Budapest holds a very special place in my heart. As the child of Hungarian immigrant parents, I spent all of my summer vacations in the country’s capital, visiting family. It became my second home, and by age 12 I could navigate the city on my own. Now, whenever I return, I feel more Hungarian than Canadian. I carefully follow local culture and politics and have enormous respect and admiration for [the city’s] people; one reason being for their bravery. More than a half-century has passed since the Hungarian Revolution of 1956, and amid tremendous struggles and hard-won victories, these people have remained strong and unified, with a joie de vivre that has never wavered.
You can feel it strolling through the cobblestone streets, savouring the wonderful gypsy music as it wafts through sidewalk café windows. And there are many cafés to be explored. One of the best-known spots is Café Gerbeaud (which predates the revolution by a century), and back in the 1940s and ’50s, attracted Europe’s most famous artists, writers, and philosophers. Upon entering the Gerbeaud, with its Art Deco furnishings, deep red carpets, and thick velvet drapes, you’re immediately transported to Budapest’s glorious past.
Other itinerary essentials for me include the iconic Széchenyi Chain Bridge, the seven other magnificent bridges that divide Buda (the western side) and Pest (the east), Fisherman’s Bastion, the stately Parliament buildings dotted along the Danube River, and, of course, exquisite thermal spas (the best in Europe). My favourite, the Gellért Thermal Baths, are nestled inside of the stately Danubius Hotel Gellért—a treasured site for me, as my parents were wed here.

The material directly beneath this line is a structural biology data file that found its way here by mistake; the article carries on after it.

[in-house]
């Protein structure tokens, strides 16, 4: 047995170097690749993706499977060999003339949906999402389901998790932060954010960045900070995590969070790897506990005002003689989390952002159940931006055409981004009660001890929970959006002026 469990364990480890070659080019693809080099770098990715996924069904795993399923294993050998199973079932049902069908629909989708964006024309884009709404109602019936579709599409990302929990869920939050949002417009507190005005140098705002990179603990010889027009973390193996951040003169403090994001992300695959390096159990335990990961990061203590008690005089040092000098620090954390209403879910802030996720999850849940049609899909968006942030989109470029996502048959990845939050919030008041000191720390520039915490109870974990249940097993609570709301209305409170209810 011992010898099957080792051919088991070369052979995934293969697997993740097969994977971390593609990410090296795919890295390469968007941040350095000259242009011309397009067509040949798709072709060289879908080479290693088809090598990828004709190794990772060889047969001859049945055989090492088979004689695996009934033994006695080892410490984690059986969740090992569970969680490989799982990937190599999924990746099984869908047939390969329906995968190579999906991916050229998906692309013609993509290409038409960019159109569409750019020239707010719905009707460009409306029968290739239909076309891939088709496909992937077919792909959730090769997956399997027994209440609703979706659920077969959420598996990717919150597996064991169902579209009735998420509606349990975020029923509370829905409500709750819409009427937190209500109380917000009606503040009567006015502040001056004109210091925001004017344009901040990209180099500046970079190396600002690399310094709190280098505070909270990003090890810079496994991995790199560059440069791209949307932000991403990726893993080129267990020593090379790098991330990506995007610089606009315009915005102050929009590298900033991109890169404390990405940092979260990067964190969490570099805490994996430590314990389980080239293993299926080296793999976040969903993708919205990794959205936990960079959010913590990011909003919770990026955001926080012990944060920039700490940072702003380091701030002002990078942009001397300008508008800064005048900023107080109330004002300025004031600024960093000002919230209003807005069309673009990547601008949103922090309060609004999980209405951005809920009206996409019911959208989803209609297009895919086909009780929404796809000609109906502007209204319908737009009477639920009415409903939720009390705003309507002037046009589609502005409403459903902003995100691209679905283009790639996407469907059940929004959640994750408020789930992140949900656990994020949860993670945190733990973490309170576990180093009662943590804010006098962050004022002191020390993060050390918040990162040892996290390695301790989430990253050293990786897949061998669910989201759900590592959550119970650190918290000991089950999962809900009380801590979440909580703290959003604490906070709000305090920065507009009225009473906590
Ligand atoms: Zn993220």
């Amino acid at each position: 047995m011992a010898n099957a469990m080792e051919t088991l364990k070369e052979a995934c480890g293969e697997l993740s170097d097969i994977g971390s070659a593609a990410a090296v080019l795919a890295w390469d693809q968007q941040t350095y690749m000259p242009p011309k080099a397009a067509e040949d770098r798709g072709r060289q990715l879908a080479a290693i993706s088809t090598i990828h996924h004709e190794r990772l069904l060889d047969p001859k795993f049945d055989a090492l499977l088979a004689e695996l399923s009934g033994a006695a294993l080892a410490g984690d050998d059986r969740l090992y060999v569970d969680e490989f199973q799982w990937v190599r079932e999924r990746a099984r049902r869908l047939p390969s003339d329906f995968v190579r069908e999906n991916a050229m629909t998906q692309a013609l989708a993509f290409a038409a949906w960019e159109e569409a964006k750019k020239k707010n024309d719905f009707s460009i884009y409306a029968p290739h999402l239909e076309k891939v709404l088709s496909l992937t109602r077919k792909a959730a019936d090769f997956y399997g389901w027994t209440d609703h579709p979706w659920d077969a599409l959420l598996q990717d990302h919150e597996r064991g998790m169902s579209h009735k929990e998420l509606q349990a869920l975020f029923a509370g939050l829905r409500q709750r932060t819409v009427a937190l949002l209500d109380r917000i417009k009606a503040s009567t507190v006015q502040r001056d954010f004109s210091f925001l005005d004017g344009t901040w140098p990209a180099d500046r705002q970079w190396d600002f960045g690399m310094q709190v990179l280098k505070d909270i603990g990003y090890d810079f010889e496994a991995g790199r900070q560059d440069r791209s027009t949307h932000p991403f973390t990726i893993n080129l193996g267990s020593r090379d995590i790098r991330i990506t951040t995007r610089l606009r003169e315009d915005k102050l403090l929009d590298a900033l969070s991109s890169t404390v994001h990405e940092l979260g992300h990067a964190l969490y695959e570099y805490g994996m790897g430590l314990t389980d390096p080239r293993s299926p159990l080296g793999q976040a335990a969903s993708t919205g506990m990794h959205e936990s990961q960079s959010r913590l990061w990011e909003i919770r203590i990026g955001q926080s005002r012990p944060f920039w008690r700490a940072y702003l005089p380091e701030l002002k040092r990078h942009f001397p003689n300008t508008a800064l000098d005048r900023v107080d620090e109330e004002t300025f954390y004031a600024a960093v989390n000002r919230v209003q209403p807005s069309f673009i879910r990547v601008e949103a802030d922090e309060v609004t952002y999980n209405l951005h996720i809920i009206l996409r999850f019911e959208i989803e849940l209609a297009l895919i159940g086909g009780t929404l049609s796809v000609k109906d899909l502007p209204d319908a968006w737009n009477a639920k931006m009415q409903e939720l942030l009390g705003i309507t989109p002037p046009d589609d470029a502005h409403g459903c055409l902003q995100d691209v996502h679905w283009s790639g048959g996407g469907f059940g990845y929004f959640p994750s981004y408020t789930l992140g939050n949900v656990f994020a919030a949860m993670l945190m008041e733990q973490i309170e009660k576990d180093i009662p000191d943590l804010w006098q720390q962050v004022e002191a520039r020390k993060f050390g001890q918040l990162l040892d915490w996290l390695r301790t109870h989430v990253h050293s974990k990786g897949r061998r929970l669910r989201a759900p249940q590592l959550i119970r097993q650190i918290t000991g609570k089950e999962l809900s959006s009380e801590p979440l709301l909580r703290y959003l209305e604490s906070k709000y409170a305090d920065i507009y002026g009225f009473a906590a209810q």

The other thing about Hungarians that I admire is their beauty. The women are known for having exceptional skin and devote a remarkable amount of energy to their health, well-being, and appearance (which I learned firsthand from my grandmother). For her, a weekly facial was just as essential as grocery shopping. They were easy to indulge in regularly, with “cozmeticas”offering quick facial treatments on nearly every street corner. Remarkably, facials at these little shops still only cost around $30 today.
Fashion here has always fascinated me, too. Hungarian women were not exposed to Parisian or American style during the Cold War. Under communism, fashion magazines were deemed corruptive and banned from newsstands, so local women developed their own style. Influenced by what little they gleaned from Westerners, the looks these women created were unique, charming and elegant.
Now, it’s interesting to watch how classic Hungarian folk dress is being revived in modern day fashion design. Thick and colourful intricate embroidery, headdresses, and vibrant pattern mixing in traditional Hungarian style are evident in Valentino’s latest runway collection. Folk embroidery also remains integral to the ever-popular boho look, particularly in blouses and handbags. Such embroidery also shows up in the collections of leading Eastern European designers like Olga Vilshenko, Vika Gazinskaya, and Yuliya Magdych. These gifted young artists are brilliantly adding modern twists to grand, traditional looks. True to my Hungarian roots, I applaud their stunning ingenuity, as I do with all of the cultural elements in this beautiful country.
Feature image by Ondrej Cech